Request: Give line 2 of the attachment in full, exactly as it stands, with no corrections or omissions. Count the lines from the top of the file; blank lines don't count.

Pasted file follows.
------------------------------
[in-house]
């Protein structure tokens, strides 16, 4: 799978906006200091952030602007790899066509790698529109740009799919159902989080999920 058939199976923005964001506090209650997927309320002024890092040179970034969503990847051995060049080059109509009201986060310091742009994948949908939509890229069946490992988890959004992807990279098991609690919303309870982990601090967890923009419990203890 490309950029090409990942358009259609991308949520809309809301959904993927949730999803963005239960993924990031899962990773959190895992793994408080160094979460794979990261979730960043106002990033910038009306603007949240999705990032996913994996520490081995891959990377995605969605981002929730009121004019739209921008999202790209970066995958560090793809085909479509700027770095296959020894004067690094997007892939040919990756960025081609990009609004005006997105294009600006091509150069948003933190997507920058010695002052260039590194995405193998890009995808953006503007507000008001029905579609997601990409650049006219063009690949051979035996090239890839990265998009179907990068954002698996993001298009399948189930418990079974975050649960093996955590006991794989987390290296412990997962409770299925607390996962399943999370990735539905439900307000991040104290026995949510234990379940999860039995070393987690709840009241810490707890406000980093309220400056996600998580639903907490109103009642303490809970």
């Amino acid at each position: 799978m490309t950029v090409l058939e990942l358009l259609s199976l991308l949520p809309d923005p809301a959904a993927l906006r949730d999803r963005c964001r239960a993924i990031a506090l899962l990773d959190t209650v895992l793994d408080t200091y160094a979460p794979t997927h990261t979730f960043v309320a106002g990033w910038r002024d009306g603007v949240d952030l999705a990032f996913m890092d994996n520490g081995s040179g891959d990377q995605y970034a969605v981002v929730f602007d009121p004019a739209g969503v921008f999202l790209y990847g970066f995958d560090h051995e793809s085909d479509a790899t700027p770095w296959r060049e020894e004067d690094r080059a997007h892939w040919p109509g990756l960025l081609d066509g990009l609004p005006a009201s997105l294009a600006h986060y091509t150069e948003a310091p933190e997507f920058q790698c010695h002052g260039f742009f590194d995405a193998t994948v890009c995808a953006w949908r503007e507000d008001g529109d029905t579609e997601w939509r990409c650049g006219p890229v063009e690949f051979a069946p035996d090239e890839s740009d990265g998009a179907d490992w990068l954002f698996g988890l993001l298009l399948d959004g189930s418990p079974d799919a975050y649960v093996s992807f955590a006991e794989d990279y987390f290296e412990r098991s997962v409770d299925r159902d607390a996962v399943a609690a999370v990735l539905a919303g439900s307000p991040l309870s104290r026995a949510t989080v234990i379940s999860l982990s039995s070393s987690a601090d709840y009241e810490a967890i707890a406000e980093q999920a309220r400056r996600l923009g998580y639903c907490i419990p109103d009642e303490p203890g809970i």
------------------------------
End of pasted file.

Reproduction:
């Protein structure tokens, strides 16, 4: 799978906006200091952030602007790899066509790698529109740009799919159902989080999920 058939199976923005964001506090209650997927309320002024890092040179970034969503990847051995060049080059109509009201986060310091742009994948949908939509890229069946490992988890959004992807990279098991609690919303309870982990601090967890923009419990203890 490309950029090409990942358009259609991308949520809309809301959904993927949730999803963005239960993924990031899962990773959190895992793994408080160094979460794979990261979730960043106002990033910038009306603007949240999705990032996913994996520490081995891959990377995605969605981002929730009121004019739209921008999202790209970066995958560090793809085909479509700027770095296959020894004067690094997007892939040919990756960025081609990009609004005006997105294009600006091509150069948003933190997507920058010695002052260039590194995405193998890009995808953006503007507000008001029905579609997601990409650049006219063009690949051979035996090239890839990265998009179907990068954002698996993001298009399948189930418990079974975050649960093996955590006991794989987390290296412990997962409770299925607390996962399943999370990735539905439900307000991040104290026995949510234990379940999860039995070393987690709840009241810490707890406000980093309220400056996600998580639903907490109103009642303490809970």